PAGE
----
If you own a classic car, you may have been told to be careful in the summer because your car is more likely to overheat and break down. Is this true? Are classic cars more prone to overheating? Read on to find out.
Are Classics More Susceptible To Heat?
The answer to this question is yes because most classics come from a time when technology wasn’t as advanced and safety standards weren’t as strict as they are today. Most classic cars lack the extreme weather testing and electric fans of modern models. They also don’t have designs suitable for today’s driving conditions, where we go faster and further than ever before.
However, keep in mind that your car’s exact risk depends on its age and whether you’ve made any mods to it. Generally, the older and more original the car, the more at risk it is. But if your vehicle is on the younger end of the scale or you’ve replaced many of its older, outdated components, then your risk is lower.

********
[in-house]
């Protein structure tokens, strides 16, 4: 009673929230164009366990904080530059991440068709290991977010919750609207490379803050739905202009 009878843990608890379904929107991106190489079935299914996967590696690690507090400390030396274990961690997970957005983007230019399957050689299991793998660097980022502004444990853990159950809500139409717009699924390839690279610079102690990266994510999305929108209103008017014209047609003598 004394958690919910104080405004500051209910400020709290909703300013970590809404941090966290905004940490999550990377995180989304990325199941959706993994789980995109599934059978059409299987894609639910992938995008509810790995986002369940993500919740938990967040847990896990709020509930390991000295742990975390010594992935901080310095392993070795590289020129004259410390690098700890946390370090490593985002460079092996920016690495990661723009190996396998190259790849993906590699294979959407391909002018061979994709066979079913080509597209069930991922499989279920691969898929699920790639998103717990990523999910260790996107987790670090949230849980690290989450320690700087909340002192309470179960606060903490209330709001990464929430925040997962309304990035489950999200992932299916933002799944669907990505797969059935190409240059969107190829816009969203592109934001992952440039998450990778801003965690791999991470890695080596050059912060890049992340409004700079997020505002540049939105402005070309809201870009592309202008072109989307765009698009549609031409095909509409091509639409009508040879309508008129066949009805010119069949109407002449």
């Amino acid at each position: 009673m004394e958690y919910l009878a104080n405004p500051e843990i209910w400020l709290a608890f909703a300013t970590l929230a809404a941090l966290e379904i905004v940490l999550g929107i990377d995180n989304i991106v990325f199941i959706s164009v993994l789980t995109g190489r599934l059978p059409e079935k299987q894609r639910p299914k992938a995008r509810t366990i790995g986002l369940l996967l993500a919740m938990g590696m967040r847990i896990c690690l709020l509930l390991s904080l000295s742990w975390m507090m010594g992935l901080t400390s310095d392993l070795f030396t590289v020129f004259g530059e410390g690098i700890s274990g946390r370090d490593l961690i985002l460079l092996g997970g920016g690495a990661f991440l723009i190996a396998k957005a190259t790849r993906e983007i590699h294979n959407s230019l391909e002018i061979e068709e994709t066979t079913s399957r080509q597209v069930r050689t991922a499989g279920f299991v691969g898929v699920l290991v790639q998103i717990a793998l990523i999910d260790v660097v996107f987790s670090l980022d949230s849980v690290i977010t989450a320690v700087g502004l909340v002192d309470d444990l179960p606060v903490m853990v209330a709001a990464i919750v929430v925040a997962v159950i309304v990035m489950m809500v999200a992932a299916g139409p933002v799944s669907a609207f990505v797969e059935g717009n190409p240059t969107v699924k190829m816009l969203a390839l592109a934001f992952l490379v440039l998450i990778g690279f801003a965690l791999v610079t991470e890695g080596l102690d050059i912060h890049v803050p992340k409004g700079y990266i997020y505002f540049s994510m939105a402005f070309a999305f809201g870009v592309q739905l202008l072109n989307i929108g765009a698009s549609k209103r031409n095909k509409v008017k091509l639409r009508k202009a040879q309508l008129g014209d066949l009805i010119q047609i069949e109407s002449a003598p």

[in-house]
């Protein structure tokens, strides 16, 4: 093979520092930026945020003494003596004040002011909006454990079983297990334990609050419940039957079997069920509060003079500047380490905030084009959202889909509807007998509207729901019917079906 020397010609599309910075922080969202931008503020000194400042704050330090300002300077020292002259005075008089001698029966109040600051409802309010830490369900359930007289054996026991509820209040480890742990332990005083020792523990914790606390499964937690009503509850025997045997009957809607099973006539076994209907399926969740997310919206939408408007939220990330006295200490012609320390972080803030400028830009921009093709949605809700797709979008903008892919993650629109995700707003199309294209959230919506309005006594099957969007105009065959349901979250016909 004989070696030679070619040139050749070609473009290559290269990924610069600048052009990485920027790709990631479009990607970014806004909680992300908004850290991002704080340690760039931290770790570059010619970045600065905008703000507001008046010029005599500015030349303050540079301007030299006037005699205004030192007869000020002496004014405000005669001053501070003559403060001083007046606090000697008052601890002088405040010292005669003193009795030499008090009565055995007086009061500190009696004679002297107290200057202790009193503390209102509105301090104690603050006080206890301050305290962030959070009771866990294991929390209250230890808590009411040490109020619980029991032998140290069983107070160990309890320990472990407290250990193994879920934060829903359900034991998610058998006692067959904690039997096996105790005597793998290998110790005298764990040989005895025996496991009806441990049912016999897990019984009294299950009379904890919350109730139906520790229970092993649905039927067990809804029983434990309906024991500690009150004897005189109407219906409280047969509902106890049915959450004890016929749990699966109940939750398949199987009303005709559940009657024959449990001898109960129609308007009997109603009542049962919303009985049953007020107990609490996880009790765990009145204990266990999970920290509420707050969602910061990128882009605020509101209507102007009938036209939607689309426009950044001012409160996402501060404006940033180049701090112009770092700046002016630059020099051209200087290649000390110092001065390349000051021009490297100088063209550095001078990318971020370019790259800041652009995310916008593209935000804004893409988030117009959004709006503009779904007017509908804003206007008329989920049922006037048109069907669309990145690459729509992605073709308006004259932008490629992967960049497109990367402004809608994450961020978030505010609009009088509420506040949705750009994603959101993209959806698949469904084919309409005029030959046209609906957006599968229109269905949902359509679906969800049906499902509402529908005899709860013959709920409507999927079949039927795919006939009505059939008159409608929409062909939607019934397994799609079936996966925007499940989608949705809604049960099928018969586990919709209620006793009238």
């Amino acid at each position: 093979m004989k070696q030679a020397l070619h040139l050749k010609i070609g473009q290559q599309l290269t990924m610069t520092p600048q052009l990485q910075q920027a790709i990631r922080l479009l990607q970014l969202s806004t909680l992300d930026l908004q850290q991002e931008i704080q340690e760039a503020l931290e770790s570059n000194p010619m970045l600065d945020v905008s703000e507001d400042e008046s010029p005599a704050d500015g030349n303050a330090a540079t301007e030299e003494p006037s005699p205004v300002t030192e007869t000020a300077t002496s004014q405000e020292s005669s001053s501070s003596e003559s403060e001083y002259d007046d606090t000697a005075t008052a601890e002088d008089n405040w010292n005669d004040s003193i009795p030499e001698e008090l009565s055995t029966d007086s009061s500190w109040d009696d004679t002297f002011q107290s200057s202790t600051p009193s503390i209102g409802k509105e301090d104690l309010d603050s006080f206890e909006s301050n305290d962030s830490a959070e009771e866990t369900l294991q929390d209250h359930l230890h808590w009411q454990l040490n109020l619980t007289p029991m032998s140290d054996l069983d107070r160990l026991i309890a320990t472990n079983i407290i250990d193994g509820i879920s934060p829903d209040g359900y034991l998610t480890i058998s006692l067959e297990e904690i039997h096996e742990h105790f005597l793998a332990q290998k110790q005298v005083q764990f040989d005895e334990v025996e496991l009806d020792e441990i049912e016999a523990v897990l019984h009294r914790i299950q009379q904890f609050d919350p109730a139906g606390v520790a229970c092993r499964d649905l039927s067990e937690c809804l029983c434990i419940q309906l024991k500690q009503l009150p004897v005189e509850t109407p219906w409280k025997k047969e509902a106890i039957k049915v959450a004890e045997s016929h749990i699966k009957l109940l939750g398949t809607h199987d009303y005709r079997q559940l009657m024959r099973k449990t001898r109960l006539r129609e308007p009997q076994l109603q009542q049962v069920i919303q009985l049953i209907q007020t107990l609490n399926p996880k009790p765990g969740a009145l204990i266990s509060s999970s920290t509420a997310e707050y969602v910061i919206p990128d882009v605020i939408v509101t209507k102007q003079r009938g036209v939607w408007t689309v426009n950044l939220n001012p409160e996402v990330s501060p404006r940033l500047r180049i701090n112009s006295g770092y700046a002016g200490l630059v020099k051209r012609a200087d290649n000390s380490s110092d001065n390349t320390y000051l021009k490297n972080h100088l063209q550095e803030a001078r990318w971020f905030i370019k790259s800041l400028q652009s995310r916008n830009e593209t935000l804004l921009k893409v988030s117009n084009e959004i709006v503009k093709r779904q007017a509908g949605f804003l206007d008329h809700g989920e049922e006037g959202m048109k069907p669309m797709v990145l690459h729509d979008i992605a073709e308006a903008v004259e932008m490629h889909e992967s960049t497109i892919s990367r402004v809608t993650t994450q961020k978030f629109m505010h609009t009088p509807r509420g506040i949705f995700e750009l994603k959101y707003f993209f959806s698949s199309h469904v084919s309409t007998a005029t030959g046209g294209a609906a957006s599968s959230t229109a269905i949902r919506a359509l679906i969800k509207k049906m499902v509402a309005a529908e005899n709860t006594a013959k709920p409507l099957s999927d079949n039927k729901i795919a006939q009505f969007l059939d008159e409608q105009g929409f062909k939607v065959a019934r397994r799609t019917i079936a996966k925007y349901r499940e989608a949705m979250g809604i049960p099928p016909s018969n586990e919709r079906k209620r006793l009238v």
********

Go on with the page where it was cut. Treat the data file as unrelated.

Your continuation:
Signs Your Classic Is Overheating
There are a few revealing signs that your car is overheating:
- Unusual smell
- Slow acceleration
- Steam from under the hood
- Temperature gauge on “H”
If you notice one or a combination of these signs on the road, pull over immediately, turn your car off, and call an auto professional for advice on how to proceed. You should avoid driving an overheating car, as this will cause more damage to the engine and can even lead your vehicle to break down fully.
How To Prevent Overheating
Fortunately, there are a few ways to prevent your classic from overheating. Replacing old and worn-down engine components like radiators, belts, hoses, and thermostats can help immensely. So can staying on top of regular maintenance and inspecting your car frequently so that you can identify problems before they get out of hand.
So are classic cars more prone to overheating? Yes. But by properly preparing your car for summer and being vigilant, you can stop overheating before it starts.